NETHERLANDS - Biometric Residence Permits and EU Blue Card Introduced While Modern Migration Policy Still Delayed
The Immigration and Naturalisation Service of the Netherlands (IND) has issued a newsletter announcing the introduction of biometric residence permits and the European Union (EU) Blue Card, in line with EU policy. The same newsletter announces that the Modern Migration Policy, originally scheduled to come into effect on 1 January 2011, is still delayed, with no firm implementation date.
Biometric Residence Permits
As for all EU members, the Netherlands is required to introduce residence permits with a biometric component (in this case, a biometric photograph and a chip containing fingerprint details) according to EC regulations 1030/2002 and 380/2008. All European Union member states were required to implement biometric residence permits by 1 May 2011 and most are on the way to doing this; however, many have experienced delays. The biometric residence permits are supposed to be more secure than previous documents, plus must be issued in a uniform format across the EU.
Biometrics in the Netherlands
The Netherlands already requires non EEA nationals to apply for residence permits and the biometric process is not anticipated to add significant delay. However, the photograph to be submitted with the residence permit application must now comply with specific requirements. Further details can be found here. (click the menu item Fotomatrix English on the right hand side to download an English language PDF instruction sheet).
EU Blue Card
Another EU Directive (Council Directive 2009/50/EC) requires EU member states (apart from Denmark, Ireland and the UK) to implement the new EU Blue Card for highly skilled workers by 19th June 2011, although little progress seems to have been made in many EU countries. It is also important to note that the Blue Card, although designed to implement a uniform immigration policy towards skilled migrants entering the EU, specifically to encourage such migrants, can be implemented in different ways in each EU country.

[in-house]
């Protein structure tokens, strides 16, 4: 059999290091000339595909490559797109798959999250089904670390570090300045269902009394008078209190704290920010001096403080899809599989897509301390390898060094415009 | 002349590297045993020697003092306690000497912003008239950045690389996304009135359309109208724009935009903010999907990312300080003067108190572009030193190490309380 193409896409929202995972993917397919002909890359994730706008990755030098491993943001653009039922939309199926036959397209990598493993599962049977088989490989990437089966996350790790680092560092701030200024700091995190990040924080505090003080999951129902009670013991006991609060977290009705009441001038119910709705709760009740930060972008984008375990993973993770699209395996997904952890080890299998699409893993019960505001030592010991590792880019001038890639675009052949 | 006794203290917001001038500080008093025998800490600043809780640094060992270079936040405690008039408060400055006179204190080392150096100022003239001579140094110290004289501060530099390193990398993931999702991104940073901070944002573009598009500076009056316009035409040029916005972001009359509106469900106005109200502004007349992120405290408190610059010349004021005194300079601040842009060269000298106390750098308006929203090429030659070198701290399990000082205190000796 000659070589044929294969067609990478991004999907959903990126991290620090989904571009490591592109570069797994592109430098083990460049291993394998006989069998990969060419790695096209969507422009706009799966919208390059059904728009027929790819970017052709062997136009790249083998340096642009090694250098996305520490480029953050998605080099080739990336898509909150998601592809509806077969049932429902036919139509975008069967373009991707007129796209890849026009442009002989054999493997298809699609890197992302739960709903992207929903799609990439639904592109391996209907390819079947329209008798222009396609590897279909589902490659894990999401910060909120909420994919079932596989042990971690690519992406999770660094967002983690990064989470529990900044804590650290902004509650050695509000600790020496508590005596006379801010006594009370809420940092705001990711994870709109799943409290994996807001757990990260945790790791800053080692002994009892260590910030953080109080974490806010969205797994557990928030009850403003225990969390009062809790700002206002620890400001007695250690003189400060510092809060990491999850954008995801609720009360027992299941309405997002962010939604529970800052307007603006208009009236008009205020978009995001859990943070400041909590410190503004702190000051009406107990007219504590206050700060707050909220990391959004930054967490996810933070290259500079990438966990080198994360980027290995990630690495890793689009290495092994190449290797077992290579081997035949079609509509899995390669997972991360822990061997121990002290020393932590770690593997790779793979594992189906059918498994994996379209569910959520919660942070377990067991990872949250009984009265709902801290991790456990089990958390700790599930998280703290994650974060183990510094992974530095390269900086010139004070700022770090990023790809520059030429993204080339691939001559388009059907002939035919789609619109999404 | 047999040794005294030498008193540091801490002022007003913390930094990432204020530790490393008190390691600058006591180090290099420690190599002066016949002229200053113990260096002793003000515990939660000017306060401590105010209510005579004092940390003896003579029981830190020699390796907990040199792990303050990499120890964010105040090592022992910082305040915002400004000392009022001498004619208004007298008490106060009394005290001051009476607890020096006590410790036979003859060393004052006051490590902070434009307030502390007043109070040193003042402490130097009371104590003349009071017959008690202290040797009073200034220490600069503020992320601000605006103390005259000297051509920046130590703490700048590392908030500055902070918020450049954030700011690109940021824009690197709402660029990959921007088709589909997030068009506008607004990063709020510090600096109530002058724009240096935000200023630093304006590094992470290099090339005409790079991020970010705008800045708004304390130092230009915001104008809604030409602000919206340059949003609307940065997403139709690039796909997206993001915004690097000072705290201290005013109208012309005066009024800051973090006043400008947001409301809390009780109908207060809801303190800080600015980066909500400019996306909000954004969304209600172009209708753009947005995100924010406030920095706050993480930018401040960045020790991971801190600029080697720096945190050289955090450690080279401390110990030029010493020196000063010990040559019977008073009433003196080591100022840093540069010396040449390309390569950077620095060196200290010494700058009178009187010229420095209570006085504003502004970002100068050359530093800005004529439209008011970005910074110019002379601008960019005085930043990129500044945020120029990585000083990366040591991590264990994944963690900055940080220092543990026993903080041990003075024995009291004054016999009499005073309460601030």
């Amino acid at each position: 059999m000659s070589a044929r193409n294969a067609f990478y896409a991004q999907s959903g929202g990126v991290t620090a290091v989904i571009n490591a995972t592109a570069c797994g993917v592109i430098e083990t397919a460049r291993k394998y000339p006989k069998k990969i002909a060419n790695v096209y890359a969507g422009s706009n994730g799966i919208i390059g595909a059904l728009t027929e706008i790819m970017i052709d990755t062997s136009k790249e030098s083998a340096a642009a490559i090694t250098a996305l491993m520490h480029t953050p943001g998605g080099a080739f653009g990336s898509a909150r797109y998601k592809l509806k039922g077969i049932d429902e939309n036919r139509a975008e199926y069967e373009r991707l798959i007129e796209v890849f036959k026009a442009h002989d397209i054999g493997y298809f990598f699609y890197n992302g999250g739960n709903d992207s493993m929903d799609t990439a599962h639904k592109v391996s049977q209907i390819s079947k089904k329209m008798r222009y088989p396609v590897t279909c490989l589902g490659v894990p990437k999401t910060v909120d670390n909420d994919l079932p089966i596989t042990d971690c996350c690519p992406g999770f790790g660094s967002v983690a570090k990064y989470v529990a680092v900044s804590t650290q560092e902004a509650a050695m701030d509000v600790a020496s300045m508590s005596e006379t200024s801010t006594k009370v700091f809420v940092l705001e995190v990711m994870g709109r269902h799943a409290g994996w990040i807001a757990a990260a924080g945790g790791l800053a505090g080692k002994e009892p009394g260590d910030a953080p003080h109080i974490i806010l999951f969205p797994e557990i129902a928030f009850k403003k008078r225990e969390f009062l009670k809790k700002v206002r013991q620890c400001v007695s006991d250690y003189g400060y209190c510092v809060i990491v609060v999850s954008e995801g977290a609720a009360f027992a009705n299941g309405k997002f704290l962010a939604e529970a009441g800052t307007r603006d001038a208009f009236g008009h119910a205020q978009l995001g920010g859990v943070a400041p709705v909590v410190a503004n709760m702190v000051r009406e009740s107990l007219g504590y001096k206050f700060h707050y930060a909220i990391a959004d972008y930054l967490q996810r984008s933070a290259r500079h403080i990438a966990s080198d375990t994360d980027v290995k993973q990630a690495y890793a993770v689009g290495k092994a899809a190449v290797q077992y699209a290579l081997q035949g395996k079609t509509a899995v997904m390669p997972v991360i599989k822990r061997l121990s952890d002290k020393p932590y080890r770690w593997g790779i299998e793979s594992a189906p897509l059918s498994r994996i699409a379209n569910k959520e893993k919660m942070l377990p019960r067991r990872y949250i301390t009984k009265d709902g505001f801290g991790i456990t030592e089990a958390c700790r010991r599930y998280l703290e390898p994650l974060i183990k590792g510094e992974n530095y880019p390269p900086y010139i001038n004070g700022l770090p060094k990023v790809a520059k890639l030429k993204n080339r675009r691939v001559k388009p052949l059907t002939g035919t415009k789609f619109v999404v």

In the Netherlands, the following conditions (among others) apply, which are stricter than the conditions for the already existing Knowledge Migrant Programme for highly skilled workers:
- Employee must earn at least 60,000EUR gross per annum and contract must be for one year
- Employee must have higher educational qualifications, obtained by completing a programme of at least three years, to be evaluated by the Netherlands educational authority (Nuffic)
Benefits of the Blue Card include the right to work, after a period of eighteen months, in another EU state – however, this is subject to the approval of the second EU state, meaning that a second application will need to be made, and approval is not guaranteed.
Blue card applications will be decided by the Netherlands immigration authorities (IND) within 90 days of receipt. Since this is a new process, realistic timeframes are not yet available, but if the authorities take the full 90 days, the Blue Card will be a significantly more administratively burdensome application than the Knowledge Migrant application.
Delay of Modern Migration Policy
The Netherlands’ new immigration policy, the Modern Migration Policy, which places more responsibility for immigration compliance onto the shoulders of the employer (the sponsor), particularly regarding reporting duties, administration duties and repatriation duties, has been delayed until further notice. Originally scheduled to be implemented on 1 January 2011, the new Policy has been delayed pending the completion of the immigration authorities’ new computer system (INDiGO).
- Note that new photographs are required, effective immediately, for all residence permit applications for non-EEA nationals
- Note that the Blue Card has been implemented in the Netherlands but is as yet untested; for more information contact Peregrine
- Note that the Modern Migration Policy has been delayed again, until further notice.